Budget Bow Shootout 2016
We test and rank four new compounds under $600
A couple of the hottest flagship bows demand more than $1,200 this year, so I figured anything under half that is a budget model. I picked out four such bows, all new for 2016. I set the draw weight at 60 pounds and draw length at 28 inches. I shot a 28½-inch, 364-grain arrow through a chronograph three times to calculate speed, and gauged noise using a decibel meter. I measured accuracy by averaging the size of 10 three-shot groups at 30 yards and evaluated forgiveness, draw cycle, shock and vibration, balance and handling, and fit and finish. I gave each category up to 10 points and then doubled the key ones—speed, draw cycle, and accuracy—for a total possible score of 100 points.
1. Hoyt PowerMax
Specs: 31″ axle to axle • 63⁄4″ brace height • 3.8 lb. • 273 fps
The Lowdown: The PowerMax won in every category except draw cycle, in which it tied for second. With its machined riser and quality fit and finish, the PowerMax has a rock-solid feel and high-end look that’s not far off Hoyt’s flagship models and clearly superior to the other test models.
Hits: It’s smooth, fast (for this price range), and very accurate and forgiving right out of the box. I shot this bow lights-out with an average group of 1.16 inch.
Misses: The valley is not as generous as some here, and the bow jumps just a bit at the shot. It’s the quietest model overall but did occasionally throw the odd loud shot.
Who Should Buy: The hunter who is willing to spend more to get more quality and performance.
2. (tie) Cabela’s Influence
$499 with R.A.K. package; cabelas.com
Specs: 311⁄2″ axle to axle • 7″ brace height • 3.1 lb. • 271 fps
The Lowdown: A Cabela’s branded bow made by Bowtech, the Influence has 52 pounds of draw-weight adjustability (from 18 to 70 pounds) and 10 inches of draw-length range (from 20 to 30 inches on one module), making it a great grow-with-you bow. But set at big-boy specs, this is a smooth shooter with plenty of punch. The R.A.K. package includes a three-pin sight, Hostage rest, stabilizer, quiver, sling, peep, and string loop.
Hits: It finished first in draw cycle, second in quietness, and tied for second in speed—a nice combination.
Misses: Its extreme light weight makes it a little tough to hold steady (I’d use a heavier stabilizer on this bow).
Who Should Buy: A beginner bowhunter or an experienced adult looking for a smooth and quiet whitetail bow at a reasonable price.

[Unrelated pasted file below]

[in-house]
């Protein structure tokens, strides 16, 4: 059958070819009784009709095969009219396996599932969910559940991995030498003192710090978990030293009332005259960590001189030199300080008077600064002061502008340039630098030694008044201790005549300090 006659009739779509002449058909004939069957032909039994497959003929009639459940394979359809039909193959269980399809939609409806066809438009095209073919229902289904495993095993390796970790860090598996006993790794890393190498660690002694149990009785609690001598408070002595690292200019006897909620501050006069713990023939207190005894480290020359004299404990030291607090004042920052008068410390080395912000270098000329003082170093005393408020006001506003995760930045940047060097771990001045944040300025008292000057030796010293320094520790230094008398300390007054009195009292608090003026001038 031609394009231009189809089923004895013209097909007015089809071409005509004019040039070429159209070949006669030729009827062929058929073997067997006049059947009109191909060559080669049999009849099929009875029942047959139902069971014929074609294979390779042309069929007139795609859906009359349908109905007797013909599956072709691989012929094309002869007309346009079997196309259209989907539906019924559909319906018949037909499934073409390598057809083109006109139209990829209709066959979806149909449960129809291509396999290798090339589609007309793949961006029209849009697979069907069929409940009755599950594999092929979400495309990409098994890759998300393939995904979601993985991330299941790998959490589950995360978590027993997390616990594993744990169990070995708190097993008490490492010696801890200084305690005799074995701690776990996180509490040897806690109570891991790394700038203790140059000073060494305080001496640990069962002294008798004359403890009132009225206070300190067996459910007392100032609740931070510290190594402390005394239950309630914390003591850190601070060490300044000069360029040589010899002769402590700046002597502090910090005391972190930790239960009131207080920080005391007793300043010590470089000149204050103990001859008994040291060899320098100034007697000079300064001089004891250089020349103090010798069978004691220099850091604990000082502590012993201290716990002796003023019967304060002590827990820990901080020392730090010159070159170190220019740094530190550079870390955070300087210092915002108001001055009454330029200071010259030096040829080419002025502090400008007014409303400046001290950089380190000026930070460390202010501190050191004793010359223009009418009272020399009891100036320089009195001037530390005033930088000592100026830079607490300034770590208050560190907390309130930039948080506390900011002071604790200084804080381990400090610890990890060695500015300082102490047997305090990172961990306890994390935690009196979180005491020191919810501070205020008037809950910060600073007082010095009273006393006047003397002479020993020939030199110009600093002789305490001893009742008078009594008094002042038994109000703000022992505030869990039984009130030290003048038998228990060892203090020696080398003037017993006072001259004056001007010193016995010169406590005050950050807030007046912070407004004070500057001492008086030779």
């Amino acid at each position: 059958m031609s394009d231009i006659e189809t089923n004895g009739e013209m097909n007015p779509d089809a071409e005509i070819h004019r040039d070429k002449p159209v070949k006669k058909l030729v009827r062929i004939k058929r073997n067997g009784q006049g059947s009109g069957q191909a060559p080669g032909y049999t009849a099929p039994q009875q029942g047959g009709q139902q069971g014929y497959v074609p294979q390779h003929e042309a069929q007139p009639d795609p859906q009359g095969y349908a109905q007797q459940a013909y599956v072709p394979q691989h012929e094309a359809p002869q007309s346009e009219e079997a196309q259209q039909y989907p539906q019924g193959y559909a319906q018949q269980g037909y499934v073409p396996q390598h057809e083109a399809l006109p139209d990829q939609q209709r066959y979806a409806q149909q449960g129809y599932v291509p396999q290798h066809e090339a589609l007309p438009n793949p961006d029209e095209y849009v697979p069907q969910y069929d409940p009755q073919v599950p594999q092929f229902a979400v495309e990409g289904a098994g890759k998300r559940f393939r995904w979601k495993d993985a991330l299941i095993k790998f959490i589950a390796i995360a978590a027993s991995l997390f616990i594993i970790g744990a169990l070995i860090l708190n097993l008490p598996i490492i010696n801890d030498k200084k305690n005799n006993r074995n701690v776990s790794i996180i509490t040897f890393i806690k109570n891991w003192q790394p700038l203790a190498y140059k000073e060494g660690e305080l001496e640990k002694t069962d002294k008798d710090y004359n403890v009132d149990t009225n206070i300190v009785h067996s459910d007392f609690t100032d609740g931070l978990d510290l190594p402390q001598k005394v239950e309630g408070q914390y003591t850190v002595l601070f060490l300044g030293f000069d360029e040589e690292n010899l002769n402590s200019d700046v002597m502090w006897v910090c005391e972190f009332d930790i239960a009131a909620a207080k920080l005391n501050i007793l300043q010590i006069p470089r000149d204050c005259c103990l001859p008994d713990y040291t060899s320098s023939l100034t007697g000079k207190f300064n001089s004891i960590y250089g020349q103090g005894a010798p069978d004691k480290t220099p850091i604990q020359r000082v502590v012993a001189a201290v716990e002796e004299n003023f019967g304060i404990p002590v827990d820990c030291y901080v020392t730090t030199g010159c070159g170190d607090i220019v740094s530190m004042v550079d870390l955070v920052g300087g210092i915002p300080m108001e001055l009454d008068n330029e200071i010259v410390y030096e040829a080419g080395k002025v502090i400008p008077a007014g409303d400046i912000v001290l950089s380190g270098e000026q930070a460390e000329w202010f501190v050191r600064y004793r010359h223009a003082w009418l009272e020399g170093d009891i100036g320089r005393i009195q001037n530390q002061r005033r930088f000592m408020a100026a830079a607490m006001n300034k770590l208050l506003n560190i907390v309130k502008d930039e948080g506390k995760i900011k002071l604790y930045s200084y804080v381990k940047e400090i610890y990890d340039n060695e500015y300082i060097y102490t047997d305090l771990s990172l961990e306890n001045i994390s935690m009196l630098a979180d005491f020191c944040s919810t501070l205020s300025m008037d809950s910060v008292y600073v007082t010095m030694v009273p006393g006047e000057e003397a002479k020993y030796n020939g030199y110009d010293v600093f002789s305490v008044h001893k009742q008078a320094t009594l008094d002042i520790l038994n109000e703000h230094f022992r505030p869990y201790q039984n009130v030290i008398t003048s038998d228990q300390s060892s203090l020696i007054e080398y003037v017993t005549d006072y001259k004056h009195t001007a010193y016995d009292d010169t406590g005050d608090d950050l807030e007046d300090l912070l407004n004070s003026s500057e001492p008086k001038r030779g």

2. (tie) Diamond Edge SB-1
$449 with R.A.K. package; diamondarchery.com
Specs: 31″ axle to axle • 7″ brace height • 3.6 lb. • 271 fps
The Lowdown: It was no great surprise when I added up all the scores and this bow tied—to the tenth of a point—with the Cabela’s Influence. They are made by the same company and are very similar, with the same riser, same basic Binary Cam system, same accessory package, and same general look and feel. The SB-1 does allow for slightly more draw-weight adjustability (7 to 70 pounds), and a slightly different cam and mod provides a wider draw-length range (15 to 30). A little extra weight also makes this bow easier to hold on target.
Hits: Many highly adjustable bows are great for kids or beginners, but not for serious archers. Like the Influence, this is a notable exception, taking second in accuracy and forgiveness, with an average group size of 1.44 inches.
Misses: My test bow was quite loud—even after I retightened every bolt on the bow and accessories.
Who Should Buy: Any beginner or experienced bowhunter looking for optimum out-of-the-box accuracy at a can’t-beat price.
4. Bear Marshal
$500 bare bow; $600 with RTH package; beararchery.com
Specs: 311⁄8″ axle to axle • 63⁄4″ brace height • 4 lb. • 259 fps
The Lowdown: Bear has a long history of offering nicely priced bows that are both solidly made and smooth shooting, and that is exactly what the single-cam Marshal is. When you pick it up, it feels more substantial and durable than the Cabela’s or the Diamond, and like most affordable Bears I’ve shot, it’s fairly forgiving and surprisingly dead in the hand. My test bow did fall down a bit, however, in a couple of categories (see “Misses”). The RTH package includes a Trophy Ridge three-pin sight, Whisker Biscuit rest, quiver, sling, peep, and string loop.
Hits: With an average 30-yard group size of 1.54 inch, I shot this bow very nearly as well as the Diamond. It also finished second overall in shock and vibration. The Trophy Ridge RTH accessories are particularly nice at this price range.
Misses: It finished last in both speed and draw cycle, which really hurt the overall score.
Who Should Buy: Anyone who doesn’t need a lot of adjustability and likes a slightly heavier, more substantial bow.